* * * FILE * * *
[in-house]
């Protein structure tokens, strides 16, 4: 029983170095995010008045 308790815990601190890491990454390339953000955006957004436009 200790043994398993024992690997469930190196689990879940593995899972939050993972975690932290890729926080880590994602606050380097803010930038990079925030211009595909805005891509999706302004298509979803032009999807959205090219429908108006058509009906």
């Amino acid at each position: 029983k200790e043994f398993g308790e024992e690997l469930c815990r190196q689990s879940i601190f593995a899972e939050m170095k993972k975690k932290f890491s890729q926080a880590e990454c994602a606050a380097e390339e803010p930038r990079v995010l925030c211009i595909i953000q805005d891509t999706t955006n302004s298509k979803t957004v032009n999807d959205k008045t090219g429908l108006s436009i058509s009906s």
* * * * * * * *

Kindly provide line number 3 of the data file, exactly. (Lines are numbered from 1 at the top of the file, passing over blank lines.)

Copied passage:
């Amino acid at each position: 029983k200790e043994f398993g308790e024992e690997l469930c815990r190196q689990s879940i601190f593995a899972e939050m170095k993972k975690k932290f890491s890729q926080a880590e990454c994602a606050a380097e390339e803010p930038r990079v995010l925030c211009i595909i953000q805005d891509t999706t955006n302004s298509k979803t957004v032009n999807d959205k008045t090219g429908l108006s436009i058509s009906s």